Washington, DC - The Department of Justice announced Monday that it reached a settlement with WinCraft, Incorporated (WinCraft), a Minnesota-based sports manufacturing company with locations in Iowa, Florida, and Washington. The settlement resolves claims that WinCraft violated the Immigration and Nationality Act (INA) by requiring lawful permanent residents to provide specific work authorization documentation without any legal justification because of their immigration status. 

“Companies large and small must abide by the Immigration and Nationality Act’s (INA) requirements not to discriminate,” said Assistant Attorney General Eric Dreiband of the Civil Rights Division. “We are pleased that WinCraft will work with the Department of Justice to ensure that its policies and practices comply with the INA’s requirements applicable to workers with the legal right to work in the United States.”

Based on its investigation, the department concluded that WinCraft required unnecessary and specific documents from lawful permanent residents, such as requiring these workers to show their Permanent Resident Cards (sometimes known as “green cards”), to prove their work authorization. Additionally, according to the department, WinCraft required that lawful permanent residents show updated proof of their work authorization when their Permanent Resident Cards expired, even though federal rules prohibit such practice and these workers continued to be authorized to work based on their status as lawful permanent residents.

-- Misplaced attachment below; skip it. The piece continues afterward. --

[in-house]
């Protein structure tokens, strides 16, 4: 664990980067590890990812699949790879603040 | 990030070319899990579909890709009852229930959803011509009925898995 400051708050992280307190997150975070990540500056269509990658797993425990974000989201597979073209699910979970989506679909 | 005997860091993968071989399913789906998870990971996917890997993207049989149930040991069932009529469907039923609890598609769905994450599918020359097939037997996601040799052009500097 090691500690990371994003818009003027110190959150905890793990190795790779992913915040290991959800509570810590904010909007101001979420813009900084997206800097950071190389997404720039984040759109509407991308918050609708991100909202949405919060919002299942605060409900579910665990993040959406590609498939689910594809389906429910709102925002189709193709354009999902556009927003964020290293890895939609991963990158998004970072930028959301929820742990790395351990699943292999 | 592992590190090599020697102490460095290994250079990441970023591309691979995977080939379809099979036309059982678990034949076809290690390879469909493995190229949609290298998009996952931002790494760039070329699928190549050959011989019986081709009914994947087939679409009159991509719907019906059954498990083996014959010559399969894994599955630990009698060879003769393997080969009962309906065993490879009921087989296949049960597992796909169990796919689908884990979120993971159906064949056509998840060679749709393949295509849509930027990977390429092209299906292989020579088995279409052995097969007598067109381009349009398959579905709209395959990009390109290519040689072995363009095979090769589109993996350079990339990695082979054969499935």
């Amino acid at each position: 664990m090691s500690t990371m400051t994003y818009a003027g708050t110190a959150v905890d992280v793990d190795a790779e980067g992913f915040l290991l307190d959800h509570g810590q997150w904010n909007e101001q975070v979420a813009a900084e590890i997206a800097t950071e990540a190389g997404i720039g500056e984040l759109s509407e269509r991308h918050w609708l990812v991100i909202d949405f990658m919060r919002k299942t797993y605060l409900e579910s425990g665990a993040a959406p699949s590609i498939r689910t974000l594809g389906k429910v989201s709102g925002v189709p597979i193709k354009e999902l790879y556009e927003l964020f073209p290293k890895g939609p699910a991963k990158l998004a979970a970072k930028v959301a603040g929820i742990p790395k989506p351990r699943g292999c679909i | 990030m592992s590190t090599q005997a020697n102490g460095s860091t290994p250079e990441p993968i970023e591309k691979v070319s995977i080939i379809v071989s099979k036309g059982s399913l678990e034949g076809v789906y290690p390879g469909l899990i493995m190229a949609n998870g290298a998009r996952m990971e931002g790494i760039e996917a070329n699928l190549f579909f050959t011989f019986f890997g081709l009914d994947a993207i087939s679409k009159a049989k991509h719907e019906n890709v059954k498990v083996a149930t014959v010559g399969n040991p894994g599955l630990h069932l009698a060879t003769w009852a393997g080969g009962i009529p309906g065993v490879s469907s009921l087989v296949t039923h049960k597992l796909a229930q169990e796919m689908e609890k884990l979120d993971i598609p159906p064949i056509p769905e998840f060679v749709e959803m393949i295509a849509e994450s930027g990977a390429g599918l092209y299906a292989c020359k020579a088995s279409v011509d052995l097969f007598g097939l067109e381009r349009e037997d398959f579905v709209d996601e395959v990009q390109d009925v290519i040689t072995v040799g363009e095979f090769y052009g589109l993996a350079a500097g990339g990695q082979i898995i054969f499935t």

Federal law allows all work-authorized individuals, regardless of citizenship status, to choose which valid, legally acceptable documents to present to demonstrate their ability to work in the United States. The INA’s anti-discrimination provision prohibits employers from requesting more or different documents than necessary to prove work authorization based on employees’ citizenship, immigration status, or national origin.

Under the terms of the settlement, WinCraft will pay to the United States a civil penalty of $5,400, train its employees on the requirements of the INA’s anti-discriminatory provision (including through a training assessment and Civil Rights Division’s Immigrant and Employee Rights Section (IER) webinar), and be subject to departmental monitoring to review compliance with the settlement.

The Civil Rights Division’s IER is responsible for enforcing the anti-discrimination provision of the INA. The statute prohibits citizenship status and national origin discrimination in hiring, firing, or recruitment or referral for a fee; unfair documentary practices; and retaliation and intimidation.